2. Inoculation and planting
    Students are divided into two teams of five for handling inoculum and control; teams are instructed to remain separate and not touch the other team's pots or plants. Under instructor guidance, students mix the inoculum or mock inoculum into the potting media, fill pots to the brim, and compact the media lightly. One student can label stakes with treatment numbers and insert them into pots. Students switch tasks periodically to ensure that everyone has a chance to practice each task.
    Once each table has filled 50 pots, the instructor demonstrates how to plant three chrysanthemums per pot. Treated plants are distributed to the inoculum and control tables, and students work together to complete the potting. Completed pots are grouped by treatments next to the field.
  3. ​Pot and irrigation line setup
    Using the field plot design as a guide, the students take turns placing the pots at the designated spot in the field. After the pots are placed, students help the instructors attach irrigation hoses to the water supply and insert an irrigation stake in each pot. The pots are set to be automatically watered through drip irrigation for 1 hour/day.
  4. Clean up and recap
    Students help wipe tables, dispose of trash, load up supplies, and wash hands. Instructors may lead the students in a discussion of any surprises or possible mistakes, and whether this might affect the results. This may also be a good time to divide any management or field rating tasks that need to take place before the final disease rating.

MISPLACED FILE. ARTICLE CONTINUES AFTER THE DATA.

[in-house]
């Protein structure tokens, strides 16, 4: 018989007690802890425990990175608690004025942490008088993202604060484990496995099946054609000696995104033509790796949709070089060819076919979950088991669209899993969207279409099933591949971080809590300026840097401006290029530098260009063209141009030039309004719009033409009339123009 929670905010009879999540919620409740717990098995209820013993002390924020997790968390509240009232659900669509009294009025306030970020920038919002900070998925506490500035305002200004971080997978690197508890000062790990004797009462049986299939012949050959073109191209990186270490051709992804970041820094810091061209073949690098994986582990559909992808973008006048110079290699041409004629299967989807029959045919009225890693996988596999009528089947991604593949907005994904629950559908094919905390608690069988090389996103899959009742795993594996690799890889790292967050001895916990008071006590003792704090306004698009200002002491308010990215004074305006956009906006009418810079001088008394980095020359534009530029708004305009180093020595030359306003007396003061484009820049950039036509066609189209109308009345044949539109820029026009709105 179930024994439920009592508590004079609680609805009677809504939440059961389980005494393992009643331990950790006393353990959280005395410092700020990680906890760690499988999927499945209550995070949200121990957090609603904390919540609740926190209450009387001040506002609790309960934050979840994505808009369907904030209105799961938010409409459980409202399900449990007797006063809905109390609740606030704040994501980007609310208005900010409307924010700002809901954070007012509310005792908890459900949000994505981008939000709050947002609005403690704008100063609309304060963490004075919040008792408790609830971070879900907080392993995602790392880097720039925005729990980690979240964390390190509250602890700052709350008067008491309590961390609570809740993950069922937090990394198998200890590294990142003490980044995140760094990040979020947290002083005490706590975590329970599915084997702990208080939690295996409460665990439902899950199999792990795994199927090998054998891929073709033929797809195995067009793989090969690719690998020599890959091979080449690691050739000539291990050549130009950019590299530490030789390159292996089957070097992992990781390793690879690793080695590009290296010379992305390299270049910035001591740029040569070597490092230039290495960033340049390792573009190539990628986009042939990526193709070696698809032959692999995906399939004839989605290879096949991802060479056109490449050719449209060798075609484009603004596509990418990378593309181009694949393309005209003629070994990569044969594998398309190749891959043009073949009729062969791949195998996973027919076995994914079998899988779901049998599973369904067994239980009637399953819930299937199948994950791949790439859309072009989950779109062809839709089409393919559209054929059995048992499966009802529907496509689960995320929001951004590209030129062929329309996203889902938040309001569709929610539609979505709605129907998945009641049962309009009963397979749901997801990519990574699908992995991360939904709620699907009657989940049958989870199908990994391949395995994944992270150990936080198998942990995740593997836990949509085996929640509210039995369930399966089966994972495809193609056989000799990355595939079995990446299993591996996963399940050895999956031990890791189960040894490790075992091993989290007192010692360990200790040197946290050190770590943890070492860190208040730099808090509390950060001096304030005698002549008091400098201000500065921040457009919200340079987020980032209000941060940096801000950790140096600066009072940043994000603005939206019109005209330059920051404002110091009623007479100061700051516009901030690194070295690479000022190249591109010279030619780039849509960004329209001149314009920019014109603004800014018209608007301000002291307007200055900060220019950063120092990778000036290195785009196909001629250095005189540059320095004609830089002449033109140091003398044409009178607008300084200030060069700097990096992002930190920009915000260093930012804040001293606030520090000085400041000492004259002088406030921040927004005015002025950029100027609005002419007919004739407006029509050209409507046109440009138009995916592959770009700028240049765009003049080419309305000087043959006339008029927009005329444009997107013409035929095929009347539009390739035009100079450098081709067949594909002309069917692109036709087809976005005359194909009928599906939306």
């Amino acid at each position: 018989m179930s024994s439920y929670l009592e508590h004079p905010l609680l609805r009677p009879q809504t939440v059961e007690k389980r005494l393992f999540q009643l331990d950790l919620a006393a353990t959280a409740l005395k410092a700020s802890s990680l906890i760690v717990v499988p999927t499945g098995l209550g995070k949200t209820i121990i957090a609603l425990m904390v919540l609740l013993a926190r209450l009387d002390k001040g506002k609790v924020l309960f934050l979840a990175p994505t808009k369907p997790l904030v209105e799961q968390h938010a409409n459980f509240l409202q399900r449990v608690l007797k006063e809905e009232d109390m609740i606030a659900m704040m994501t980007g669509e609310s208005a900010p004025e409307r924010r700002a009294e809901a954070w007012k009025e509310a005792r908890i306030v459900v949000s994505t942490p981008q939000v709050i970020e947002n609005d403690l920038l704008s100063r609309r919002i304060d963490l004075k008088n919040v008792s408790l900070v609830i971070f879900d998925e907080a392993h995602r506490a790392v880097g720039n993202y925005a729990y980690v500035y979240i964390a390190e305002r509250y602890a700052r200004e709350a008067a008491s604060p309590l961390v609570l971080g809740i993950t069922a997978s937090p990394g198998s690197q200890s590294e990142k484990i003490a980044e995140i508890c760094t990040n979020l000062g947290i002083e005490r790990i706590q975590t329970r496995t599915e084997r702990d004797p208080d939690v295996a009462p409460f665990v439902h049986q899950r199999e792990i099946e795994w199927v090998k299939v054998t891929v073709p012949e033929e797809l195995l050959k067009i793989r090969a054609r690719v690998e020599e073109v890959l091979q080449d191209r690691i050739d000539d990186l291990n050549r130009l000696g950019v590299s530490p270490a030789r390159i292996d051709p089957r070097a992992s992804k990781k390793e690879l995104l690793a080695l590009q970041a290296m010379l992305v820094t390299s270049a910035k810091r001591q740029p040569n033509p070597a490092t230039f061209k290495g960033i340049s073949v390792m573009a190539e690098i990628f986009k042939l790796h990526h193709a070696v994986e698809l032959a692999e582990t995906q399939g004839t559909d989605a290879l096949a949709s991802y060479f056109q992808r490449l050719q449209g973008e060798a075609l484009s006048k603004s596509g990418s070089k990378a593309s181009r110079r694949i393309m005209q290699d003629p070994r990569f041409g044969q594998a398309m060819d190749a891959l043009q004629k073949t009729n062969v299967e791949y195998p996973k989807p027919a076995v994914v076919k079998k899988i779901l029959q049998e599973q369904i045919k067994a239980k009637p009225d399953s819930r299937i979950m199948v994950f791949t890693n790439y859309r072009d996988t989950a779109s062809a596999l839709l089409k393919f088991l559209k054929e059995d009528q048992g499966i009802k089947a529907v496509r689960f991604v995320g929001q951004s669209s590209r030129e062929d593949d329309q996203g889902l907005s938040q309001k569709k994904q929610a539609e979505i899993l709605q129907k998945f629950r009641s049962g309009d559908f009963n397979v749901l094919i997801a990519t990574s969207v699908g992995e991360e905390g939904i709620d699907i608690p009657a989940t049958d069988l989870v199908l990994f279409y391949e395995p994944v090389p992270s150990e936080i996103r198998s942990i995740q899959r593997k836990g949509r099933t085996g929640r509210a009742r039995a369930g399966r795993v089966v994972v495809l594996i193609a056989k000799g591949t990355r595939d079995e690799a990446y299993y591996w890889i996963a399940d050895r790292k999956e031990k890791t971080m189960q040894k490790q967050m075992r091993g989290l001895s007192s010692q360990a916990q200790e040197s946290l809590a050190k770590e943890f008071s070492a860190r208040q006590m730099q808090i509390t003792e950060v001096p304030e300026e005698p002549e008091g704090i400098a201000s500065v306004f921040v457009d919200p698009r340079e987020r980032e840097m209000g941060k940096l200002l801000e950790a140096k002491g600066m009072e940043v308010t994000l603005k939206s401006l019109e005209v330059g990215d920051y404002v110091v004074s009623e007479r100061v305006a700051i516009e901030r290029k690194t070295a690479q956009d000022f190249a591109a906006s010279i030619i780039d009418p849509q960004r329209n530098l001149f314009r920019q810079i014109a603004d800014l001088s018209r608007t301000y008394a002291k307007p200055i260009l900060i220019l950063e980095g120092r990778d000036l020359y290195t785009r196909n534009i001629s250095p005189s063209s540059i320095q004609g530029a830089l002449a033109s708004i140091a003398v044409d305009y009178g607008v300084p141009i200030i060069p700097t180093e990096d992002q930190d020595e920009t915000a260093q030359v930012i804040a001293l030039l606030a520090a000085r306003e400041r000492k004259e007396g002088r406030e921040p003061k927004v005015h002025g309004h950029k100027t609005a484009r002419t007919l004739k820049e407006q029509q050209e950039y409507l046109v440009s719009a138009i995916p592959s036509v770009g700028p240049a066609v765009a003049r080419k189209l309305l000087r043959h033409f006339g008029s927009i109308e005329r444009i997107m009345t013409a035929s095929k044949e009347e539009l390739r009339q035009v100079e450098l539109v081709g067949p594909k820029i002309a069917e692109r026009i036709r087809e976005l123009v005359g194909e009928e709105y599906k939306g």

Activity Three: Disease Evaluation

Learning objectives

Students will be able to:

  • Apply a rating system to assess disease symptoms
  • Measure plant heights in the field
  • Record measurements clearly into a data table 

Materials to bring to the field plot  

  • Clipboards with printed data tables
  • Meter sticks
  • A written or photographic description of the rating system to be used

​Lesson Plan

  • Students first review the initial hypotheses and experimental plan from the plot setup.
  • Instructors introduce the rating system, using photographs or sample pots from the fields as examples. Students may spend a few minutes practicing rating wilt symptoms on a scale of 1 (healthy) to 5 (decimated).
  • The instructor demonstrates how to measure height from the base of the plant, and how to enter sample IDs and data into the table provided.
  • Students divide into four teams. Three of the teams record independent disease ratings, and the fourth team measures plant heights.
  • Data are submitted to the instructors for formatting before the analysis exercise.  

Activity Four: Data Analysis

This activity is designed to help novice students explore their data in a short time through a few basic analyses. We find that Microsoft Excel is the platform with the greatest accessibility for most students. The activity is performed in a university computer lab, where individual computers have been loaded with the formatted data. A whiteboard or overhead projector is also helpful to illustrate concepts. We have also performed this in a conference room having the students use their own laptops; however, this may not be optimal as recent versions of Excel for Mac computers no longer include the Data Analysis Toolpack add-in.